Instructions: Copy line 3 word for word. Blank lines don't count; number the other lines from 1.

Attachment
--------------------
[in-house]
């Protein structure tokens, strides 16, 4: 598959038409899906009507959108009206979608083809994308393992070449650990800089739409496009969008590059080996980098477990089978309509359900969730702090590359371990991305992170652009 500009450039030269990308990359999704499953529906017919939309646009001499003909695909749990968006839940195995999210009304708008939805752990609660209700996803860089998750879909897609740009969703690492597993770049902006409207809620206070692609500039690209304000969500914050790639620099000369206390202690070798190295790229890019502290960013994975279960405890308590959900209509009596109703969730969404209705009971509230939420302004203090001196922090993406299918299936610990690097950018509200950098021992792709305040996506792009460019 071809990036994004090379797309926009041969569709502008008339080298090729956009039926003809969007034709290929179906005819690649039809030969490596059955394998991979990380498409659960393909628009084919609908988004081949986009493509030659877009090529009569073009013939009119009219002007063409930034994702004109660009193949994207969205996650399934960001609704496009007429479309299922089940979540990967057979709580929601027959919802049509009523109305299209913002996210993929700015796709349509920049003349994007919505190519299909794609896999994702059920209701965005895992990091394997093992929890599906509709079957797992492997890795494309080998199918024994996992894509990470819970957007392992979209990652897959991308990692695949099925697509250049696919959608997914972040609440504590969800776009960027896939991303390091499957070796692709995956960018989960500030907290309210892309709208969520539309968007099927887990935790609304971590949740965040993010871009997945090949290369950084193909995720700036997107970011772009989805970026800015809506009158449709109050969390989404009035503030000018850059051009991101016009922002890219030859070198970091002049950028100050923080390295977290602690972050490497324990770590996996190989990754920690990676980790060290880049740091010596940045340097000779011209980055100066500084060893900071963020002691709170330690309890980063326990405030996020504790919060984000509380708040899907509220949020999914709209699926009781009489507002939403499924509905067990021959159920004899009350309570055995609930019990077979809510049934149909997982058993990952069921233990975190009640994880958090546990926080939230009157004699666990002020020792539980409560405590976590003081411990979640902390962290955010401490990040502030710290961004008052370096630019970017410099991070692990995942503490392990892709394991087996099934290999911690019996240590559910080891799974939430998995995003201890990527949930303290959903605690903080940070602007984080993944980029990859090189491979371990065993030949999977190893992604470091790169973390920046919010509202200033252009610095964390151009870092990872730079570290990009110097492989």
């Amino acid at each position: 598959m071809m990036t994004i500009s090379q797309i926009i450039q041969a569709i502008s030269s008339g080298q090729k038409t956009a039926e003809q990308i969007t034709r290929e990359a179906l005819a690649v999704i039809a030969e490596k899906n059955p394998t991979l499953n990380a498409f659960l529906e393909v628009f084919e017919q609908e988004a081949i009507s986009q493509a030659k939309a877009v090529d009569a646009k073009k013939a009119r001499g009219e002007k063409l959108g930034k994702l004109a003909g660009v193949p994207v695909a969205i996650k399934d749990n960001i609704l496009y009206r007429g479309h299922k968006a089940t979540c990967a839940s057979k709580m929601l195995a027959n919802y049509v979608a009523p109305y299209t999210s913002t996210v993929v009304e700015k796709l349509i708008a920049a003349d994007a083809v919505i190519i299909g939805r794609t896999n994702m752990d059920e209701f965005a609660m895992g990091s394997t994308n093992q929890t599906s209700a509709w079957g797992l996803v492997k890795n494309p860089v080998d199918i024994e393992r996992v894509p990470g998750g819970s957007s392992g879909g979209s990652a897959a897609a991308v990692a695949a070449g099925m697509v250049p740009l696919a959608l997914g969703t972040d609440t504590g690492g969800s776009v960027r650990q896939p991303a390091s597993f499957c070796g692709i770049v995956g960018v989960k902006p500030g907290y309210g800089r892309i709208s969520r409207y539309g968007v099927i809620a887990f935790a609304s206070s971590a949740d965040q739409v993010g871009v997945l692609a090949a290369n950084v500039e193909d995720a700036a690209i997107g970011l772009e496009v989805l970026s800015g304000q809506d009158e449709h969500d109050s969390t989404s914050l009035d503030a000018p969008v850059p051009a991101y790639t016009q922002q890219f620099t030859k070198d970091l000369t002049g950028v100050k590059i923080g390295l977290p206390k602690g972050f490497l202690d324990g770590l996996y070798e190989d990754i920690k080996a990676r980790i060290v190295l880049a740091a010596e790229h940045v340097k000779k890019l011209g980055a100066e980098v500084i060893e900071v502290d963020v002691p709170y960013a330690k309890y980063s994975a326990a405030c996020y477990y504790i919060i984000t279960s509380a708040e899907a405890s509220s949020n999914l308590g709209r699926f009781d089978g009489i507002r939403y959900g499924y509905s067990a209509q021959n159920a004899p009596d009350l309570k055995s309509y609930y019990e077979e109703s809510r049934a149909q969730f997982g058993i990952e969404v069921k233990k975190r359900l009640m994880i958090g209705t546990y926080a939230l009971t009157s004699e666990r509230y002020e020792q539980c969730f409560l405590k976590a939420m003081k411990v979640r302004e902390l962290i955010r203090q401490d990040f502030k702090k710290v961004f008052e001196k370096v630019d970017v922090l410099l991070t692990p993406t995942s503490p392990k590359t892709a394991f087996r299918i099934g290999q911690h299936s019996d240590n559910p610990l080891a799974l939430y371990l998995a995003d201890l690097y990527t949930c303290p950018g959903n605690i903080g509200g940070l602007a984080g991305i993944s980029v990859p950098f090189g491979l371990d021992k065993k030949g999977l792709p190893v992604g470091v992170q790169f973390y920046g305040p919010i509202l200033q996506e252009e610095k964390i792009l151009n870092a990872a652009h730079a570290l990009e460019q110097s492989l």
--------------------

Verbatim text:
């Amino acid at each position: 598959m071809m990036t994004i500009s090379q797309i926009i450039q041969a569709i502008s030269s008339g080298q090729k038409t956009a039926e003809q990308i969007t034709r290929e990359a179906l005819a690649v999704i039809a030969e490596k899906n059955p394998t991979l499953n990380a498409f659960l529906e393909v628009f084919e017919q609908e988004a081949i009507s986009q493509a030659k939309a877009v090529d009569a646009k073009k013939a009119r001499g009219e002007k063409l959108g930034k994702l004109a003909g660009v193949p994207v695909a969205i996650k399934d749990n960001i609704l496009y009206r007429g479309h299922k968006a089940t979540c990967a839940s057979k709580m929601l195995a027959n919802y049509v979608a009523p109305y299209t999210s913002t996210v993929v009304e700015k796709l349509i708008a920049a003349d994007a083809v919505i190519i299909g939805r794609t896999n994702m752990d059920e209701f965005a609660m895992g990091s394997t994308n093992q929890t599906s209700a509709w079957g797992l996803v492997k890795n494309p860089v080998d199918i024994e393992r996992v894509p990470g998750g819970s957007s392992g879909g979209s990652a897959a897609a991308v990692a695949a070449g099925m697509v250049p740009l696919a959608l997914g969703t972040d609440t504590g690492g969800s776009v960027r650990q896939p991303a390091s597993f499957c070796g692709i770049v995956g960018v989960k902006p500030g907290y309210g800089r892309i709208s969520r409207y539309g968007v099927i809620a887990f935790a609304s206070s971590a949740d965040q739409v993010g871009v997945l692609a090949a290369n950084v500039e193909d995720a700036a690209i997107g970011l772009e496009v989805l970026s800015g304000q809506d009158e449709h969500d109050s969390t989404s914050l009035d503030a000018p969008v850059p051009a991101y790639t016009q922002q890219f620099t030859k070198d970091l000369t002049g950028v100050k590059i923080g390295l977290p206390k602690g972050f490497l202690d324990g770590l996996y070798e190989d990754i920690k080996a990676r980790i060290v190295l880049a740091a010596e790229h940045v340097k000779k890019l011209g980055a100066e980098v500084i060893e900071v502290d963020v002691p709170y960013a330690k309890y980063s994975a326990a405030c996020y477990y504790i919060i984000t279960s509380a708040e899907a405890s509220s949020n999914l308590g709209r699926f009781d089978g009489i507002r939403y959900g499924y509905s067990a209509q021959n159920a004899p009596d009350l309570k055995s309509y609930y019990e077979e109703s809510r049934a149909q969730f997982g058993i990952e969404v069921k233990k975190r359900l009640m994880i958090g209705t546990y926080a939230l009971t009157s004699e666990r509230y002020e020792q539980c969730f409560l405590k976590a939420m003081k411990v979640r302004e902390l962290i955010r203090q401490d990040f502030k702090k710290v961004f008052e001196k370096v630019d970017v922090l410099l991070t692990p993406t995942s503490p392990k590359t892709a394991f087996r299918i099934g290999q911690h299936s019996d240590n559910p610990l080891a799974l939430y371990l998995a995003d201890l690097y990527t949930c303290p950018g959903n605690i903080g509200g940070l602007a984080g991305i993944s980029v990859p950098f090189g491979l371990d021992k065993k030949g999977l792709p190893v992604g470091v992170q790169f973390y920046g305040p919010i509202l200033q996506e252009e610095k964390i792009l151009n870092a990872a652009h730079a570290l990009e460019q110097s492989l």